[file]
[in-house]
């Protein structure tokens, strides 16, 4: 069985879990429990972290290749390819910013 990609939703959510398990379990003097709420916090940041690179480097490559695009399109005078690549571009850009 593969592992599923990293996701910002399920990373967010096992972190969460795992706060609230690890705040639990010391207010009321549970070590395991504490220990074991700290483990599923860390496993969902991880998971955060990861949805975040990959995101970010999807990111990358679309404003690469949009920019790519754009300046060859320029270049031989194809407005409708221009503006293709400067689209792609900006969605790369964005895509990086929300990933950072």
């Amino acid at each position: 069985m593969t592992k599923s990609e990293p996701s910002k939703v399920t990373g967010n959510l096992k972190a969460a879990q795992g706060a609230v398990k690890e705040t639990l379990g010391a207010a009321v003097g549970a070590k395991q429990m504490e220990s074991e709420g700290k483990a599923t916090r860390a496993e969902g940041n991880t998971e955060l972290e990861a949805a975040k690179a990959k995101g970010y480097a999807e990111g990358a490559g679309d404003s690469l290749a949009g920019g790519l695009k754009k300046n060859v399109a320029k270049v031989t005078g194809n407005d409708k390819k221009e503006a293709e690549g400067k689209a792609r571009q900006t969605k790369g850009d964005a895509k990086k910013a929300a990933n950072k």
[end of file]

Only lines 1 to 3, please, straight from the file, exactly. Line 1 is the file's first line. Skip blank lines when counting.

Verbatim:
[in-house]
């Protein structure tokens, strides 16, 4: 069985879990429990972290290749390819910013 990609939703959510398990379990003097709420916090940041690179480097490559695009399109005078690549571009850009 593969592992599923990293996701910002399920990373967010096992972190969460795992706060609230690890705040639990010391207010009321549970070590395991504490220990074991700290483990599923860390496993969902991880998971955060990861949805975040990959995101970010999807990111990358679309404003690469949009920019790519754009300046060859320029270049031989194809407005409708221009503006293709400067689209792609900006969605790369964005895509990086929300990933950072």
């Amino acid at each position: 069985m593969t592992k599923s990609e990293p996701s910002k939703v399920t990373g967010n959510l096992k972190a969460a879990q795992g706060a609230v398990k690890e705040t639990l379990g010391a207010a009321v003097g549970a070590k395991q429990m504490e220990s074991e709420g700290k483990a599923t916090r860390a496993e969902g940041n991880t998971e955060l972290e990861a949805a975040k690179a990959k995101g970010y480097a999807e990111g990358a490559g679309d404003s690469l290749a949009g920019g790519l695009k754009k300046n060859v399109a320029k270049v031989t005078g194809n407005d409708k390819k221009e503006a293709e690549g400067k689209a792609r571009q900006t969605k790369g850009d964005a895509k990086k910013a929300a990933n950072k």